The software industry tries to ease the software crisis by software reuse. By using ready–made components and applications, well–tried solutions and patterns, a product has more chance to be user–friendly, reliable, maintainable, and ready on time. "If the average professional is asked what the principal benefit of object technology is, the answer is almost always reuse." [4]. Researchers generally agree that short–term investment into software reuse is refunded over the long term (Booch, 1994).

Karlsson (1995) classifies the reuse activities into two categories: (1) for reuse: developing and managing assets; (2) with reuse: developing and managing products. There are routine products which are new only for newborn babies, and there are innovative products, which must be created for a specific solution as a non–series case. Karlsson argues that at the moment most developers create routine products by themselves, perpetually reinventing the wheel. Jacobson, et al. (1997) say that theoretically, reuse could provide solutions to a large number of problems, but, in practice, organizations do not take advantage of it.

Every part of software development is reusable: design, use case, user interface, component, documentation, source code, and advice. Today, however, reuse mostly focuses on source code and technical solutions, and ignores the human aspects of software development. Until now, reuse technology has not been not in general practice.

Software pattern reuse

"... a pattern is a repeating best practice of what works — in any domain." [5]

Pattern use is a well–known technology of the last decade. Creating and using software patterns is a new way to reuse technology.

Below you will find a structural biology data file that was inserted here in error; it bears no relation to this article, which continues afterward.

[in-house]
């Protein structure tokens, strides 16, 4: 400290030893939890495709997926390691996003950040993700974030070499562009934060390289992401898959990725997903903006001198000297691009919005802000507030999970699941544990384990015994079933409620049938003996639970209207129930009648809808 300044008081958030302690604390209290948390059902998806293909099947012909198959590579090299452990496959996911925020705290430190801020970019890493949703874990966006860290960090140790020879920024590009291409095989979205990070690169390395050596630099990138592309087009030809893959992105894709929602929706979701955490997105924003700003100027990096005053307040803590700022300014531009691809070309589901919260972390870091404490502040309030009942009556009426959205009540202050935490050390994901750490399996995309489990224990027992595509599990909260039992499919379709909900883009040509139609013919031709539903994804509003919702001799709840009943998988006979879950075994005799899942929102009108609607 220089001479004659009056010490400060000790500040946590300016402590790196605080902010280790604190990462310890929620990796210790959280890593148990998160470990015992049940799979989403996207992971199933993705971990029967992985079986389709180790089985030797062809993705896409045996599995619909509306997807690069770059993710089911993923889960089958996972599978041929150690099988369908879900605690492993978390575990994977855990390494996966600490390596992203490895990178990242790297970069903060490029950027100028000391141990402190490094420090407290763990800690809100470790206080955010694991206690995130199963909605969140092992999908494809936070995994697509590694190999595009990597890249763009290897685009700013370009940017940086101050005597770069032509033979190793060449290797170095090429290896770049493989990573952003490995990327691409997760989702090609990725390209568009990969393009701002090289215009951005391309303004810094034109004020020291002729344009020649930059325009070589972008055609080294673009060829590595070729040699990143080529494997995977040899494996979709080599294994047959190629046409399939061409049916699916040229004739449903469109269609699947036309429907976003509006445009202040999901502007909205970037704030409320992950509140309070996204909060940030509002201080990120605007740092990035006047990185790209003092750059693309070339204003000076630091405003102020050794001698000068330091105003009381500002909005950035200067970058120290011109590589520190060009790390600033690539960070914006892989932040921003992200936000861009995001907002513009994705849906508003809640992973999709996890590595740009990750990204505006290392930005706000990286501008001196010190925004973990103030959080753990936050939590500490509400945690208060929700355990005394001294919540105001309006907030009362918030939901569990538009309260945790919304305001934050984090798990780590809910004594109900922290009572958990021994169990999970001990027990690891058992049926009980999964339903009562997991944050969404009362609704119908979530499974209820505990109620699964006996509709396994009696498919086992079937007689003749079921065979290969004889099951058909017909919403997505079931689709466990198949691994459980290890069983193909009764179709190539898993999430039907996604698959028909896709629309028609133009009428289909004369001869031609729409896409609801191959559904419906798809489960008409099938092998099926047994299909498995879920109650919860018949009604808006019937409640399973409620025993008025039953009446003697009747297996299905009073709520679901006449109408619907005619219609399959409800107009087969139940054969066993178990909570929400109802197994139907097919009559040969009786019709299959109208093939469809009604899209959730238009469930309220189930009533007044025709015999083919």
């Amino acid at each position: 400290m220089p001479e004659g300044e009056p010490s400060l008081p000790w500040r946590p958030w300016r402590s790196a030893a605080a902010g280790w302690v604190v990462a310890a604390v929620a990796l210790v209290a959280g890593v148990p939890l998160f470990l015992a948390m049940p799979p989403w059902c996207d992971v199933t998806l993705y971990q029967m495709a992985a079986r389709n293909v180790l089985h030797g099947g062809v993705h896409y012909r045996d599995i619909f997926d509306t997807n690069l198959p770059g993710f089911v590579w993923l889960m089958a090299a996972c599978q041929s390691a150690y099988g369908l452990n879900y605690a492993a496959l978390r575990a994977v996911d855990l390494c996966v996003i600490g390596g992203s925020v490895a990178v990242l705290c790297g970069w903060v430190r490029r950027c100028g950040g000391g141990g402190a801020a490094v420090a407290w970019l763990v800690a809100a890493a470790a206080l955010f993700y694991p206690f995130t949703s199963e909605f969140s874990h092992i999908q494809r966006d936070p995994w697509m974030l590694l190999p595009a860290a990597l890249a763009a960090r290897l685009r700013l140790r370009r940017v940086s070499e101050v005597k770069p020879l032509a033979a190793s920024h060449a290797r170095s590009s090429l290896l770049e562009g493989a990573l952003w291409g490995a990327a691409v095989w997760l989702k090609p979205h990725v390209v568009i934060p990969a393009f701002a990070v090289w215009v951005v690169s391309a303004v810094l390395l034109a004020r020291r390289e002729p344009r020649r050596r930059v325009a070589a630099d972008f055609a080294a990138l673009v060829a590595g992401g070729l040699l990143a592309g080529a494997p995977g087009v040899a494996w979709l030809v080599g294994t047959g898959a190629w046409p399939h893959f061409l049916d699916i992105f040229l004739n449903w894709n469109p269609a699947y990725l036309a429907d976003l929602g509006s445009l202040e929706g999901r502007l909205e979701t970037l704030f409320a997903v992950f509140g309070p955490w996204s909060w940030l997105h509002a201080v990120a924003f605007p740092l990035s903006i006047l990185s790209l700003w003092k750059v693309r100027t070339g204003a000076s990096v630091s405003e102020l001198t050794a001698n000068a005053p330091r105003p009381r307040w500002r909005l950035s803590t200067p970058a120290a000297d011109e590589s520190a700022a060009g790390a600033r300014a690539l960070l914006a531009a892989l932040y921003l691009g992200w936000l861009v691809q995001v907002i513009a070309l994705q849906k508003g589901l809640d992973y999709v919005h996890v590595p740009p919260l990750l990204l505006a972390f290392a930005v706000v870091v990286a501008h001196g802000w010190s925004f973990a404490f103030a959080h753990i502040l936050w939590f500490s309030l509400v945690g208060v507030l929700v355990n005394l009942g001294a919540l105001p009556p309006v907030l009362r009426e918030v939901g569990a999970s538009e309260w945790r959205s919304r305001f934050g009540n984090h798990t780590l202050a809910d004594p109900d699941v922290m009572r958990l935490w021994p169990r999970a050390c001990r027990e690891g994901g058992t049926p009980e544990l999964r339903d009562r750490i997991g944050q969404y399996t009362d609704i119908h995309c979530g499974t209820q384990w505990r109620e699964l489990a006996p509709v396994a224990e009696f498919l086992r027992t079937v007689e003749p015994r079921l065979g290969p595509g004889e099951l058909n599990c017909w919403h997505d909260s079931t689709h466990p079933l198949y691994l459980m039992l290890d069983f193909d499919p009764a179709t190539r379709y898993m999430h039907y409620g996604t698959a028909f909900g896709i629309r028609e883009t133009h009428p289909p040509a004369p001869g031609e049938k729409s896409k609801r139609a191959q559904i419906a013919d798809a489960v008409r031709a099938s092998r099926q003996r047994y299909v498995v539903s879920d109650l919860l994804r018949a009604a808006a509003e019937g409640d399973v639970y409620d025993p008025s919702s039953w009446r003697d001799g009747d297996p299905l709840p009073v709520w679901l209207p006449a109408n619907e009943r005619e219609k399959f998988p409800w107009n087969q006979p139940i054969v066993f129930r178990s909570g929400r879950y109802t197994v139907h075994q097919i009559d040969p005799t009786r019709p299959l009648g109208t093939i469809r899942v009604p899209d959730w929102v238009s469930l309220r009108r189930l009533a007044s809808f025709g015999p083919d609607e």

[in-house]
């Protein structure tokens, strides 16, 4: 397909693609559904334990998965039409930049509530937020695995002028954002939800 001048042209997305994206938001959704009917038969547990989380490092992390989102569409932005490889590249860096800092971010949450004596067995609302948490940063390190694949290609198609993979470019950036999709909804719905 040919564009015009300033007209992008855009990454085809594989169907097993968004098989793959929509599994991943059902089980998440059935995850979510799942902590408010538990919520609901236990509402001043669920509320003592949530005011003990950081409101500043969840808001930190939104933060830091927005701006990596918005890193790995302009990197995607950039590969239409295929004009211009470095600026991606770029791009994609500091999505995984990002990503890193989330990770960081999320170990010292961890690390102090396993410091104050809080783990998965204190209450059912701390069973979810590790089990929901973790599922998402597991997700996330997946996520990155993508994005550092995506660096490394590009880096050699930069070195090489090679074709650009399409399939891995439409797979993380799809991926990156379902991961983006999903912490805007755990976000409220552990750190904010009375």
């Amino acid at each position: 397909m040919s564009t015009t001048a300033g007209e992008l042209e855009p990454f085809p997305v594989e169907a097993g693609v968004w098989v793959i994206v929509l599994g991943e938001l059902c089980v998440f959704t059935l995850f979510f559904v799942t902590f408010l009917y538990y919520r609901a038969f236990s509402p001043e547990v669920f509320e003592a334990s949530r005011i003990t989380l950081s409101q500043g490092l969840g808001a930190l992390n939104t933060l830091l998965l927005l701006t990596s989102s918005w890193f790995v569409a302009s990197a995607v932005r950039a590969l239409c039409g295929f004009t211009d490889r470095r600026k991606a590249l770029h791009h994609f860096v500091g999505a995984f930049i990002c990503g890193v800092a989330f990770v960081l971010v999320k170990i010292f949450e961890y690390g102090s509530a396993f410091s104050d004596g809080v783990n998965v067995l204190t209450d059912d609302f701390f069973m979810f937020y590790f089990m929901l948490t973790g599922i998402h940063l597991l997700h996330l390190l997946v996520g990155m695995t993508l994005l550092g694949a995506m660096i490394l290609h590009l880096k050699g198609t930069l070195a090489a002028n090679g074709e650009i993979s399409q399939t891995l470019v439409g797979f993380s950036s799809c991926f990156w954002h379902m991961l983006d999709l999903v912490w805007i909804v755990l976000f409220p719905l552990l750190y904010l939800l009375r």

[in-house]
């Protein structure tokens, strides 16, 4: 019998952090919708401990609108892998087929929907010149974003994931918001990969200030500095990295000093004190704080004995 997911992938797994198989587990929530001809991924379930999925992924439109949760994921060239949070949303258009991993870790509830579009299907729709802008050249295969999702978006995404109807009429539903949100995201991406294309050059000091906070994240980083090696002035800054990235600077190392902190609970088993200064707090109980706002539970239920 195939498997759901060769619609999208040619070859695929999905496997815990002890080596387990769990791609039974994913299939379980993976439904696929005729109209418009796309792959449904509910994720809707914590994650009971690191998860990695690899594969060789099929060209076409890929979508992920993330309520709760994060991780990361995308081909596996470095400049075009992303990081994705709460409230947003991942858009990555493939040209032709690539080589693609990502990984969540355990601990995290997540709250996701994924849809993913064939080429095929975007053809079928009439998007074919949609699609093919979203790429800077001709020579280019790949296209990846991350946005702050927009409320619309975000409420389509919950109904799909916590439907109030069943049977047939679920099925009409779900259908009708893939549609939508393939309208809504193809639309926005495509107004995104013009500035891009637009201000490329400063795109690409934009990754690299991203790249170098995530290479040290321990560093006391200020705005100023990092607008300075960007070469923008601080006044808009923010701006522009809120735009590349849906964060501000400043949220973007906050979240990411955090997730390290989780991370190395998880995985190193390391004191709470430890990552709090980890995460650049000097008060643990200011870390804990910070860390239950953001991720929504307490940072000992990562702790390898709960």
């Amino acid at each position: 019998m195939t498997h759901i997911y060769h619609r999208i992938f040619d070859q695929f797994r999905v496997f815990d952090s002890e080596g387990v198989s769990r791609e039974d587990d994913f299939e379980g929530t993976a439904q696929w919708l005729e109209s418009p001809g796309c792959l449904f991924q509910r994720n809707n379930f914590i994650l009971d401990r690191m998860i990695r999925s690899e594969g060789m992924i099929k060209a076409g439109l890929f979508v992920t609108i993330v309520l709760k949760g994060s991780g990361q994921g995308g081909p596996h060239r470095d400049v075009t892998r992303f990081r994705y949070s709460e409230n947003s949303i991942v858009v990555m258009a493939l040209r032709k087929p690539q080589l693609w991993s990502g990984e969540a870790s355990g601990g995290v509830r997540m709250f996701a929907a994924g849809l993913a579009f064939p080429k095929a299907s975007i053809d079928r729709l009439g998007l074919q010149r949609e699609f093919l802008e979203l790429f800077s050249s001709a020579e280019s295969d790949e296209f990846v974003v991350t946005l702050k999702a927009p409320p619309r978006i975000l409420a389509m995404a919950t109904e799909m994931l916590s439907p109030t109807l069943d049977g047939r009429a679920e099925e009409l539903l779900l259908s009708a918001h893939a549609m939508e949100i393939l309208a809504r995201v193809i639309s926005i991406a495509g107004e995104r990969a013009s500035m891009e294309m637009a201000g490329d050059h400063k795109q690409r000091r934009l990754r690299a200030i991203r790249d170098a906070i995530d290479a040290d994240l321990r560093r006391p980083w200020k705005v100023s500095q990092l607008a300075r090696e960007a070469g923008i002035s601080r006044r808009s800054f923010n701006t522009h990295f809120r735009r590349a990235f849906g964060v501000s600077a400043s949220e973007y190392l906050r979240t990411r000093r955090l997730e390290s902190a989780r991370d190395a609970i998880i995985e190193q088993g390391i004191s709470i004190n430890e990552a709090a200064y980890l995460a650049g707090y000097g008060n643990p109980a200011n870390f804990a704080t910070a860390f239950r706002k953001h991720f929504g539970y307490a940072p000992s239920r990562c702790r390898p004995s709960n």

A software pattern (briefly pattern) is a general and documented solution of a frequently occurring problem, in a given software environment, which was tried by more than one person, more than one time. The pattern describes everything required for understanding a problem and solution, and for solving another, similar problem.

Larman points out: "patterns attempt to codify existing tried–and–true knowledge, idioms, and principles; the more honed and widely used, the better." [6] According to Gamma, et al. (1995), expert designers do not solve every problem from "first principles." Ralph Johnson remarks in Fowler (1997): "one of the biggest advantages of patterns is that they help us communicate better."

Well–known patterns are, for example, the GOF (Gang Of Four) patterns (Gamma, et al., 1995), Analysis patterns (Fowler, 1997), and the Patterns of Enterprise Application Architecture (Fowler, 2003b). A patterns library can be found at

Why do developers fail to design and document?

The problem is that patterns are not widely used. According to Manns (2002), organizations do not use patterns. Manns points out that pattern use is significantly influenced, among others, by the following factors: training, visibility (developer sees others using patterns), pattern repository, and an opinion leader. However, Manns does not examine the concrete values of these factors in organizations in general, i.e. whether developers are trained, whether pattern use is visible for them, whether they have pattern repository, or whether there are opinion leaders who try to show the advantages of pattern use. You can easily conclude: if these factors were improved, pattern use would increase. In my research, I found more factors influencing pattern use: teaching materials (e.g. books, e–learning materials), SDP repository and forum (e.g. workshops, e–mail lists) — but that’s another story.